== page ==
Then, there are the clickthroughs. One of the most important services provided by photo.net is to serve essentially as a portal to other sites. We offer numerous opportunities for people to post links on the site, and many people take advantage of these links. We generate probably a half-million clickthroughs per month to other web sites, most of them non-revenue clickthroughs to non-commercial sites.
    I know Justin's question was well-intentioned, and I am not trying to bury him with statistics, but the issue is not whether photo.net is dying, but rather whether we won't collapse under too much success and traffic. Because we can't figure out how to pay for the service we are offering, and let it continue to grow.
     
  12. Photo.net isn't dying, but it is changing. The old photo.net may not be dead, but it certainly isn't feeling well - but the new photo.net is growing rapidly.

    Photo.net is FAR from what it was in the early days, both in philosphy and execution. That's understandable. When it was small it was much easier to administer. It started out as a totally academic, philanthropic project. It didn't have to make a profit, indeed it didn't need to make any money. When Philip invited me onboard to run the nature section I had full shell access for managing static content etc. Now I don't have any direct access at all. Not that I should have, but it means the (nature) static content really is static now.

    By sucking all the LUSENT forums into photo.net there is certainly some confusion as to where to post. Equipment forum? General forum? Canon forum? Where do you post a question - or look for an archived response? As for archived vs. non-archived, at this point I'd say just archive everthing. Too much work to sort it all out and not enough reason to do it. Who does a search these days. I'd be interested in the search statistics. What percentage of users actually do a search?

    Currently I presume the first priority of photo.net is to generate enough income to keep its head above water. That's not to say it's better or worse than it used to be(that's for individual users to decide). It may be growing too fast to support itself, I'm not privy to those statistics. Either it will prosper by catering to a new audience, or it will collapse under its own weight, or someone (person or corporation) will have to step in and provide private funding. Time will tell.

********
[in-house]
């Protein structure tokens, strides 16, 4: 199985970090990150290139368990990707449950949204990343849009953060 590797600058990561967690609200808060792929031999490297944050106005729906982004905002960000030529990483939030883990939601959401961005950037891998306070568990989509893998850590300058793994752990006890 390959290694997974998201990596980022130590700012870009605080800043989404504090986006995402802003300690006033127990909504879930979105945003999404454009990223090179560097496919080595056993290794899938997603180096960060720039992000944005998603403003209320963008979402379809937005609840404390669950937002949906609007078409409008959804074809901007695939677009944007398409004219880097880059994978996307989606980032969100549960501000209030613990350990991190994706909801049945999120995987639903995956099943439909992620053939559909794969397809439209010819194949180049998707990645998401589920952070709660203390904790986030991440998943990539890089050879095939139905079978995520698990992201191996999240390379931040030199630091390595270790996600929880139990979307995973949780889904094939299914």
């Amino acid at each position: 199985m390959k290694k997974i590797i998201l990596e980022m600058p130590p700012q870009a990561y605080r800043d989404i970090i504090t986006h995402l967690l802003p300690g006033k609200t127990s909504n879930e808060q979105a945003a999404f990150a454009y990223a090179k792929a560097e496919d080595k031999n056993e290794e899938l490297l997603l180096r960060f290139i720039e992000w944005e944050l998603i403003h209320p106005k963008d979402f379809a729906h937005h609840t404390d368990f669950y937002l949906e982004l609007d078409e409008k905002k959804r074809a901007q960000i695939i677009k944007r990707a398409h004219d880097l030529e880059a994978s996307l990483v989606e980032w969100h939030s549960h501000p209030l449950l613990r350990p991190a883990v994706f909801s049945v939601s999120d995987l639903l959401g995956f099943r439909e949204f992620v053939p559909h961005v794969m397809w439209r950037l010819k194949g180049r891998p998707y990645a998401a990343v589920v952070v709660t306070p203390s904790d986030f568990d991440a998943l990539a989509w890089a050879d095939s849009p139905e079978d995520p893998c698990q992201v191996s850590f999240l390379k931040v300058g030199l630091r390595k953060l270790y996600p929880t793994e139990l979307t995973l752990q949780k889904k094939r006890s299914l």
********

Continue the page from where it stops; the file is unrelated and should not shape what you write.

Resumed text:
So, no, photo.net isn't what it used to be, but then neither is anything else! I'm sure those who really like image critiques are much happier with the new photo.net for example.
     
  13. Bob, I can probably get the statistics on search from our WebTrends database. However, here is an anecdote. Recently, I was working on the search, and I broke it. It took me a few minutes to notice that our error log was taking a lot of hits. (I mean literally a few minutes, less than five.) It took me a few more minutes to fix the problem and restart the servers. When I checked the error logs, there were around four hundred errors. This was from having the search broken for under fifteen minutes. I must admit I was kind of surprised too, but I believe Search is a heavily-used feature of the site.

    When searching, one currently retrieves messages from all the forums, not just the archived one. Search is not really so problematical when there are multiple forums where any given topic might be posted. What is more difficult is using the categories of the multiple forums, since the "Unified" category view isn't that
    good.

    As for merging the Archived and the Unarchived forum back into a single "General" photo.net forum, just like all the others, with all posts archived. This is the way it was up until about two years ago. Bob can probably remember when the current setup was established. What would people think of this? Actually, I have the last three months or so of the Unarchived forum, around 20,000 messages.
     
  14. Oh, and concerning the question of whether photo.net is growing too fast to support itself.

    The increased traffic mainly impacts our bandwidth charges and hardware requirements. We have a colocation contract, and right now colocation vendors are hurting. So we were able to lock in higher bandwidth than we are currently using by guaranteeing to continue our current monthly payment for the next year, even if our bandwidth usage declines. This is a calculated risk. We now have a lot of headroom on the bandwidth, and we win the bet if our bandwidth requirement continues to increase. But if our traffic falls off, we are stuck with the same monthly expense for bandwidth that we have now.

    Previously, the advertisers were paying for the bandwidth and the colocation charges, and the subscriptions paid for the odd disk or new front-end web server. But the traffic has increased faster than the advertisers, so this is no longer true.